I am developing a service that will involve the direct debit of customers' accounts on a routine (weekly, monthly, etc.) basis, and so I'll need to store their information (BSB/routing number and account number) in my database. I am very concerned about security, and so my first thought was to not store this information, but after reading through many other questions about this topic, I have come up with a solution that I think will work - but I would like to run it past you guys to make sure I haven't left open any security holes.
When a user registers to the service, it will create a public/private key pair with the private key having a passphrase that the user provides (their account password). The password is hashed with bcrypt, and the public and private keys are stored alongside the password hash in the user table.
I will also establish a single admin public/private key pair which will be used when we need to process a direct debit. The public key will be known to the application and database, but the private key will be kept off of the server, so that the data can only be downloaded when encrypted, and then processed elsewhere. An alternative to downloading when encrypted would be to instead upload the private key to the application, decrypt the data for that request only, and then delete the uploaded private key - is this a security hole?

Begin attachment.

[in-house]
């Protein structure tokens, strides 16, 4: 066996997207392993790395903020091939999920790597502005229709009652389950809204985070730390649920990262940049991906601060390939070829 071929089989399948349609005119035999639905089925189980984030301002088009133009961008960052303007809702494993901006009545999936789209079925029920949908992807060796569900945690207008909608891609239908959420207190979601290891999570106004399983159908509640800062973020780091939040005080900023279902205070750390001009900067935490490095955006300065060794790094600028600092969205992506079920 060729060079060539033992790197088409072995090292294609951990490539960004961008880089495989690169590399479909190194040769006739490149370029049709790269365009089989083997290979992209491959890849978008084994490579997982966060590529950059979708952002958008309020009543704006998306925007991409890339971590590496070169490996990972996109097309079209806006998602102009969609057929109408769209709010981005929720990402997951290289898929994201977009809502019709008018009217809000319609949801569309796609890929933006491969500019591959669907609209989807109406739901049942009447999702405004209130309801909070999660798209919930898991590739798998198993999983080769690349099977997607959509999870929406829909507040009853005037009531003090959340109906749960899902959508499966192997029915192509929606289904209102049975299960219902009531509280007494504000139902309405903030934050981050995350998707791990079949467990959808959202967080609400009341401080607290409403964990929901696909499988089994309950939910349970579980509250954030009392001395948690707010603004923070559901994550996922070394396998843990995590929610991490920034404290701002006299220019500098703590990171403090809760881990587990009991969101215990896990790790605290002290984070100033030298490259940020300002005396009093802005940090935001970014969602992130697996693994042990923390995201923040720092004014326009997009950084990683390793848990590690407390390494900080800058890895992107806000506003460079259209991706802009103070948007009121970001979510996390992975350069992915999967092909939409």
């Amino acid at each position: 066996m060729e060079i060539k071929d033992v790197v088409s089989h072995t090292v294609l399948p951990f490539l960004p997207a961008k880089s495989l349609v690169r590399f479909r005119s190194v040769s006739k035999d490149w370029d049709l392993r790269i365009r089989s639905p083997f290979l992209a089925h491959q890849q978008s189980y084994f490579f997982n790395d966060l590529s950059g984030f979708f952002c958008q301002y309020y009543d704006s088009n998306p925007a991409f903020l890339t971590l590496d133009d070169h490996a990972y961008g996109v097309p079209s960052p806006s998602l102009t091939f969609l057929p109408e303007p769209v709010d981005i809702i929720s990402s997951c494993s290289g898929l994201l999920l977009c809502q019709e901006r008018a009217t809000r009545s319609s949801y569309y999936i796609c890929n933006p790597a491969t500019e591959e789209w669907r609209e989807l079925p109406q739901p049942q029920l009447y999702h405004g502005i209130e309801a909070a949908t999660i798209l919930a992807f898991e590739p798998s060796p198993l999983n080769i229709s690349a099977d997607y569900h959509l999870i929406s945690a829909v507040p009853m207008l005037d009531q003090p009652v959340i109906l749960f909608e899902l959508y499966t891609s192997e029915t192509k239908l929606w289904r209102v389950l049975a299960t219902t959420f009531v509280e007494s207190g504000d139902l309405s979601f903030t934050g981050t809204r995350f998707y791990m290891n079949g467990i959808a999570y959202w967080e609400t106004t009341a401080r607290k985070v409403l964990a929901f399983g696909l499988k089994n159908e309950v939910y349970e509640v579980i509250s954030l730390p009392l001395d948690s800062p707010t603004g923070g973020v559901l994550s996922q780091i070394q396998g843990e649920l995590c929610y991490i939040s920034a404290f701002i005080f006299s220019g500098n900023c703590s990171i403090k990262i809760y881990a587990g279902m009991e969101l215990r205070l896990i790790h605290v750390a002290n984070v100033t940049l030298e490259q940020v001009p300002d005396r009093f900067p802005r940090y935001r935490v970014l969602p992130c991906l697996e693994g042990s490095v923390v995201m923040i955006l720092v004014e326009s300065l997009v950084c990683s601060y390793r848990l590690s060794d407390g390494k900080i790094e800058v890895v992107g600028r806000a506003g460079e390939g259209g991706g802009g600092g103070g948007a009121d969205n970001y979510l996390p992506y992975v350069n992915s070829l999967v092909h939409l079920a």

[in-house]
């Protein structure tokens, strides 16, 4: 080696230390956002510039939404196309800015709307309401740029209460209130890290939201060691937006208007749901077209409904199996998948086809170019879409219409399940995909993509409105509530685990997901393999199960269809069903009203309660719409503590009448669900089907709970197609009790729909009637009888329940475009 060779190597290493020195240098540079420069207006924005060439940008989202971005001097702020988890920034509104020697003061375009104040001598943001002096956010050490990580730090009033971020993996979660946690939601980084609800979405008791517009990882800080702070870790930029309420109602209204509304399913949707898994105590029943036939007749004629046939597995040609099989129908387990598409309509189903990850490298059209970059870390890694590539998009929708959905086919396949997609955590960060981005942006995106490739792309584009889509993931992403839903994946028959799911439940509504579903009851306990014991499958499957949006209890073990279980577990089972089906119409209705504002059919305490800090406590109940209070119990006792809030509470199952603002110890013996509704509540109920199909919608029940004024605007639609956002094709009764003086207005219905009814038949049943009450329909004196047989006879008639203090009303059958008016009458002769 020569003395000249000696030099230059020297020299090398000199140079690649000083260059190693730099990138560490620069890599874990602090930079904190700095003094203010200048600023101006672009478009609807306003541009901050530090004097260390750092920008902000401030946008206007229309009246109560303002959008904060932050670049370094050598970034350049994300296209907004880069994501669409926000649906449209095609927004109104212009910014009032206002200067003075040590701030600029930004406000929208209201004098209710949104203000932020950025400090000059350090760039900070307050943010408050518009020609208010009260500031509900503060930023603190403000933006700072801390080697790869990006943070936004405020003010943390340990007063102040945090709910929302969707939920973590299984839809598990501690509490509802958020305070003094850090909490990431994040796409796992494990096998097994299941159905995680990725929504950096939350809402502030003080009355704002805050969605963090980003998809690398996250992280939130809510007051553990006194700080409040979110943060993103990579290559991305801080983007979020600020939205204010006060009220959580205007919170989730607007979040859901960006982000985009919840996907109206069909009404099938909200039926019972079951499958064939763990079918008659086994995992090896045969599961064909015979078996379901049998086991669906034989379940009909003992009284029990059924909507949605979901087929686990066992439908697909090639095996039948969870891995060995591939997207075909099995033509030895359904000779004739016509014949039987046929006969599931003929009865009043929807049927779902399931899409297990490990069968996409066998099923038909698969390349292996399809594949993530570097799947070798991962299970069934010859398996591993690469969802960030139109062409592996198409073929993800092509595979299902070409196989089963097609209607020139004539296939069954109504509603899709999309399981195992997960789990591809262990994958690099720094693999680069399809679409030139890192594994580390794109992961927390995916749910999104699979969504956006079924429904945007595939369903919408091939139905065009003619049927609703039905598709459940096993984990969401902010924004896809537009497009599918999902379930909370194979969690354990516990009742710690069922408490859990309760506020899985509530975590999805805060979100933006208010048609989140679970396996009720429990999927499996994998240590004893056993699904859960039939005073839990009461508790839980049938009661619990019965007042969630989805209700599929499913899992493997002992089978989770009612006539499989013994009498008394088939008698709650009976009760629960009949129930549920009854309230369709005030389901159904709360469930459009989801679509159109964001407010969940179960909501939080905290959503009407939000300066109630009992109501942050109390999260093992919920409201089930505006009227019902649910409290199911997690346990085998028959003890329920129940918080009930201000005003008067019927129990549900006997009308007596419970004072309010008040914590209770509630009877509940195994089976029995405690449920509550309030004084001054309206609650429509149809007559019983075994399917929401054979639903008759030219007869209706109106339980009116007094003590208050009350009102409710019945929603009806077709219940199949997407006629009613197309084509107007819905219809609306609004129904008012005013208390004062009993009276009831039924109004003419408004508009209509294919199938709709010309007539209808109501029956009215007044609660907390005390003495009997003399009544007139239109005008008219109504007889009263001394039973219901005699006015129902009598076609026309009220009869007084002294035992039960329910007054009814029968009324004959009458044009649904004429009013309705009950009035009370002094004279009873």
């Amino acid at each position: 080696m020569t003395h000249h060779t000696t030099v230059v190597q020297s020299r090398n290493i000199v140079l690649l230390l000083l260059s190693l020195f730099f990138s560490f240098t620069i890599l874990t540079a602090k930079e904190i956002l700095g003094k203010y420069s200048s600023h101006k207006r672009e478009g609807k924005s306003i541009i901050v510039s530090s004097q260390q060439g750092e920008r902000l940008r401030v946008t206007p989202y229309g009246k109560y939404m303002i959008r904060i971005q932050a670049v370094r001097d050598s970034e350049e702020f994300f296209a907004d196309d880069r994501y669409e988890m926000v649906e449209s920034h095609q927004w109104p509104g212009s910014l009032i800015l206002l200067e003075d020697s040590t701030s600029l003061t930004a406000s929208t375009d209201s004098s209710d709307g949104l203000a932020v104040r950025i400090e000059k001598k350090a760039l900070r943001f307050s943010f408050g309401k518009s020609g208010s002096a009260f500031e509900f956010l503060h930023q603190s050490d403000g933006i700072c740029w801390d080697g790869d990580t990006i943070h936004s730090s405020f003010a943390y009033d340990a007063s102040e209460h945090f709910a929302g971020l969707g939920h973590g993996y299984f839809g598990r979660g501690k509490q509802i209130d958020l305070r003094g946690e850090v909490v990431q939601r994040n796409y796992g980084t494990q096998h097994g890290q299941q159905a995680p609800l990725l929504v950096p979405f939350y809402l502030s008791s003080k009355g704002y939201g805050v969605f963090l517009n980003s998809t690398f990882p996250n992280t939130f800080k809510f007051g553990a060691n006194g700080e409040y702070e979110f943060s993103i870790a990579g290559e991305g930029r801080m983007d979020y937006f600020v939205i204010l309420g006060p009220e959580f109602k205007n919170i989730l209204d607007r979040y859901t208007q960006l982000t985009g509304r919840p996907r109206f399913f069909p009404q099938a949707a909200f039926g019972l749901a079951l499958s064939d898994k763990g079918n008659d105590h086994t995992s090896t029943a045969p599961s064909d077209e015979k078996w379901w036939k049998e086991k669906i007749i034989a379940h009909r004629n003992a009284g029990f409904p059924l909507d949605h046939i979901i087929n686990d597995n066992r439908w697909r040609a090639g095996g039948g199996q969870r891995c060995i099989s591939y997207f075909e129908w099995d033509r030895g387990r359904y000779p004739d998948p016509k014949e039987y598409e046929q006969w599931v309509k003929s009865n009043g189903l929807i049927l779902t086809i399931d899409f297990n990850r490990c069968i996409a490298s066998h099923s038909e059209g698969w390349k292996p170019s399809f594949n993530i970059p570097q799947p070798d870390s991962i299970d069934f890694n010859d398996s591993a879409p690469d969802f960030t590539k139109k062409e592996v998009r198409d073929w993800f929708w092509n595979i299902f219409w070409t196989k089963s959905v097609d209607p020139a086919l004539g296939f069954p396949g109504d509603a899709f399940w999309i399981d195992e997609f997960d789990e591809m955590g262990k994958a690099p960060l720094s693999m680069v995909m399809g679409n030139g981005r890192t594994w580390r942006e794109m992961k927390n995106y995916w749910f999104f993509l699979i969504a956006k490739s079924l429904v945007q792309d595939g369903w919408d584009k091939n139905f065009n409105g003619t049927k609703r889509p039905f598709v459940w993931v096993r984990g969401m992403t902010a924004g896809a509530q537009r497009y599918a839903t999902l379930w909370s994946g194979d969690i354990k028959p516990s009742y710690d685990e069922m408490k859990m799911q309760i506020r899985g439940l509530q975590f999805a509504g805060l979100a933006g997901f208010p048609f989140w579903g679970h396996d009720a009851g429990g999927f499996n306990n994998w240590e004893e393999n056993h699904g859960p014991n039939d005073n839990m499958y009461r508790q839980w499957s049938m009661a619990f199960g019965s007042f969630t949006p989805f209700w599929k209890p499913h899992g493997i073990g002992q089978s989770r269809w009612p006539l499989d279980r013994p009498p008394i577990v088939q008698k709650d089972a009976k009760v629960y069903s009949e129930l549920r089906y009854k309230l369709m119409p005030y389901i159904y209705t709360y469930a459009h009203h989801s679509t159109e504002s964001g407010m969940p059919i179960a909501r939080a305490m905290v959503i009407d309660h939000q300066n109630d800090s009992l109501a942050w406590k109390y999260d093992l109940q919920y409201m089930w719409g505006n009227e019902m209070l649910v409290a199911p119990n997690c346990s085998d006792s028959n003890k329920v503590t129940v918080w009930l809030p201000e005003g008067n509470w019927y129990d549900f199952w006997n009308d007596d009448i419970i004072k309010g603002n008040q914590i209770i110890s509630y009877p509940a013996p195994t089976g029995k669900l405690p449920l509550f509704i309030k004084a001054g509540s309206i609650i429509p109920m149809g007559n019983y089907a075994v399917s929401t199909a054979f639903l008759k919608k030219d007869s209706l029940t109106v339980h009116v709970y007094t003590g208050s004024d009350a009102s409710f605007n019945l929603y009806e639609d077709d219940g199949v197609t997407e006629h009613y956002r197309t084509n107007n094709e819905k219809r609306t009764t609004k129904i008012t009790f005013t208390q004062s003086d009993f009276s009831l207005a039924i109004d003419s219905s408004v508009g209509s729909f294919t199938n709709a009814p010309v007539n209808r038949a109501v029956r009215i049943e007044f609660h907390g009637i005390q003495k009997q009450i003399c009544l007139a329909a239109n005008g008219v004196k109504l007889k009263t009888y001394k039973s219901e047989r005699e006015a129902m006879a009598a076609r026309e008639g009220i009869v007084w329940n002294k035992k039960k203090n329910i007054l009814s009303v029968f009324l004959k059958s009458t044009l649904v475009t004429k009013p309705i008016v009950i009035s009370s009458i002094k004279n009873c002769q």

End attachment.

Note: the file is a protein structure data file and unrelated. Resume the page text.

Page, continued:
When a user registers for direct debit, the service will take the user's public key, and the admin's public key, and encrypt them using GPG's multiple recipients feature.
To the best of my knowledge this covers the following situations:
- If the user wants to view the data, they will need to provide their password to decrypt the information.
- If the user wants to add more data, they won't need to provide their password as I just use their public key.
- If the admin wants to view the data, they will need to download the information and decrypt it, or else upload their private key (see above).
- If the user changes their password, I will just need to update their private key. If they have forgotten their password, the only way I could decrypt their data would be through the admin private key, but as this is kept off-site the data should be deleted.
Will there be any concerns if the admin key pair ever becomes compromised (apart from the obvious) and I needed to generate a new admin key pair and then re-encrypt all of the stored data?
Are there any security holes in this design? I am admittedly no expert but I've tried to do my best with researching this, and would now love to get some input.
I have also looked in to services like Authorize.net's Customer Information Manager (CIM) but as far as I can see you need to be using their service to collect payments, when instead we have already established our own merchant to do this at a cheaper rate, and so we just need a secure information storage service.
The service will be using HTTPS, and running on Ubuntu 12.04, with PHP and MySQL, if that helps.
Any advice you can give will be greatly appreciated!